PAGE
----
Warm weather also tempts the ostentatious and showy spirit to show off more of the body rather than keep it modestly covered. Shamefastness will not allow an ostentatious spirit to take root and find expression in skimpy clothing. The woman with shamefastness considers how shorts exposing the thighs; halter tops, attracting eyes to the bare midriff; or swimsuits boldly revealing the female form will attract the wrong kind of response from men. So, she avoids 

such attire before the public’s eye.

The woman wanting to dress becomingly as one who is manifesting godliness can do so in any society. Developing shamefastness will help tremendously in dressing for all occasions.                                                      

---Jerry Fite

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Self-justification is a highly developed skill in most individuals. In school, on the job, in our marriages, and in almost every other activity and relationship we will quickly revert to self-justification if some criticism is leveled in our direction. When it comes to our spiritual service to God we also rush to defend ourselves if it is suggested that we are negligent and need to improve in one area or another.

The example of King Saul stands out among those who made excuses for their failures. When confronted by Samuel upon his return from fighting the Amalekites, Saul tried to blame “the people” for taking forbidden spoil, and rationalized that it was acceptable because the things taken would be used for sacrifices (1 Samuel 15:20,21).  Samuel, of course, did not agree (vs. 22,23).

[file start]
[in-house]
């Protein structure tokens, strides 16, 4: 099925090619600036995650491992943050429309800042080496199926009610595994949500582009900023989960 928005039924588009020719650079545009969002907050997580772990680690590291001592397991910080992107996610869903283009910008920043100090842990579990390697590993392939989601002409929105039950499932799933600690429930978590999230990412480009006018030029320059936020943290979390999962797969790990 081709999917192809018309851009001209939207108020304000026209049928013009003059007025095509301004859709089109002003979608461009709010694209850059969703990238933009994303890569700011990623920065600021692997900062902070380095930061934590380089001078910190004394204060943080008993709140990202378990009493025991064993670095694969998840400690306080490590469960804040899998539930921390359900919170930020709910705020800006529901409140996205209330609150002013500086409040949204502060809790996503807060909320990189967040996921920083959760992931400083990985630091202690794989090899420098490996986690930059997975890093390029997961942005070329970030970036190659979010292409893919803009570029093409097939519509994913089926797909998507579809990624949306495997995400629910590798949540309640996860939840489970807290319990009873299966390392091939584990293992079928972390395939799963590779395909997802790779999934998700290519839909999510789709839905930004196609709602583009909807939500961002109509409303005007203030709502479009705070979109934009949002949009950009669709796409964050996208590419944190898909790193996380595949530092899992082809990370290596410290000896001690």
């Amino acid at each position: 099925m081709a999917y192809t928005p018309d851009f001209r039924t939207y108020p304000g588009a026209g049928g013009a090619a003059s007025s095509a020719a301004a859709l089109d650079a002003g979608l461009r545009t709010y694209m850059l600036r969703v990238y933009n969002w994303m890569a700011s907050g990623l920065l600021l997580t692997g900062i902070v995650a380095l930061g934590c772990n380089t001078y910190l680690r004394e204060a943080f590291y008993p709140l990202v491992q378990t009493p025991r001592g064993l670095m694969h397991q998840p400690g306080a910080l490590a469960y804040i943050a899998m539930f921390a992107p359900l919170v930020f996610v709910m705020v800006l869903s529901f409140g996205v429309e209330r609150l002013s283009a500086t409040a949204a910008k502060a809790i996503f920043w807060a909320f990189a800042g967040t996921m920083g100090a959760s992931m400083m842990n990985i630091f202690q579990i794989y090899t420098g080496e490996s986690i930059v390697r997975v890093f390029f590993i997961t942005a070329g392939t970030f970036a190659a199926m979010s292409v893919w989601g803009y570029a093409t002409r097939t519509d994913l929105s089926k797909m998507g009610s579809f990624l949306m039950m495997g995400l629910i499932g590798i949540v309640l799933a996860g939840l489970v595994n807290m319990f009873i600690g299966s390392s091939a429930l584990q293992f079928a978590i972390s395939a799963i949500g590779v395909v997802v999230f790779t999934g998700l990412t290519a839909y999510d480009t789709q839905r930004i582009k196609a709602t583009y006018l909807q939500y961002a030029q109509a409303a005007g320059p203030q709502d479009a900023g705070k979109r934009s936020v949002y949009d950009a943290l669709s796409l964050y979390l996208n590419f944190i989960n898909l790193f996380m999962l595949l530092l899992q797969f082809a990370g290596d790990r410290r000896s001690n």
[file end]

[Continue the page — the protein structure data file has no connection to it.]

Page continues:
One of the classic methods frequently employed in the art of self-justification is to compare oneself to someone is viewed as ‘worse.’ ‘I may not attend services as regularly as I should, but I’m present more often than bro. Soandso.’ Or, ‘I may have a bad temper and I often display it, but I’ve heard one of the other members burst out in rage, and he even used curse words.’ Or, ‘I may not give much to the church, but I’ve watched what some of the people around me put in the plate, and I’m giving more than they are.’ . . . and the examples could be multiplied.

The inspired apostle Paul destroyed forever the work of these ‘self-justifiers’ when he said: “We dare not make ourselves of the number, or compare ourselves with some that commend themselves: but they measuring themselves by themselves, and comparing themselves among themselves, are not wise” (2 Corinthians 10:12). Learn the lesson. A right standing with God is not determined by finding someone ‘worse’ than you are. Anybody can do that!  Think!

 ---Greg Gwin